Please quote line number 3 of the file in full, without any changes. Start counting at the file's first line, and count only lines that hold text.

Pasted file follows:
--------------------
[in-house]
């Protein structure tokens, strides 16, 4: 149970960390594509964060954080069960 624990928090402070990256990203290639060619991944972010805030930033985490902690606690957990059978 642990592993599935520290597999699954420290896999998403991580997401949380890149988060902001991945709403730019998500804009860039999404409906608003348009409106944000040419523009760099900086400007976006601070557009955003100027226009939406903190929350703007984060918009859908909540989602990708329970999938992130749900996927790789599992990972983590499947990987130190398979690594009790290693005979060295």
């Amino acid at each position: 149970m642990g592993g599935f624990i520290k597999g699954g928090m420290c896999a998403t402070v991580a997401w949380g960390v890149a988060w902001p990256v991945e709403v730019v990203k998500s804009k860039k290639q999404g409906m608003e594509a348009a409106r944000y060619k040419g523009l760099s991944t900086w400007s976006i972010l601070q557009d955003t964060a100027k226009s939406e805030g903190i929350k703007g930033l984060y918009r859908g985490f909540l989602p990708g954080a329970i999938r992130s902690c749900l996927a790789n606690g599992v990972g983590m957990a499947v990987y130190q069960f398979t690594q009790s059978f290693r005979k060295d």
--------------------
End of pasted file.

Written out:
């Amino acid at each position: 149970m642990g592993g599935f624990i520290k597999g699954g928090m420290c896999a998403t402070v991580a997401w949380g960390v890149a988060w902001p990256v991945e709403v730019v990203k998500s804009k860039k290639q999404g409906m608003e594509a348009a409106r944000y060619k040419g523009l760099s991944t900086w400007s976006i972010l601070q557009d955003t964060a100027k226009s939406e805030g903190i929350k703007g930033l984060y918009r859908g985490f909540l989602p990708g954080a329970i999938r992130s902690c749900l996927a790789n606690g599992v990972g983590m957990a499947v990987y130190q069960f398979t690594q009790s059978f290693r005979k060295d």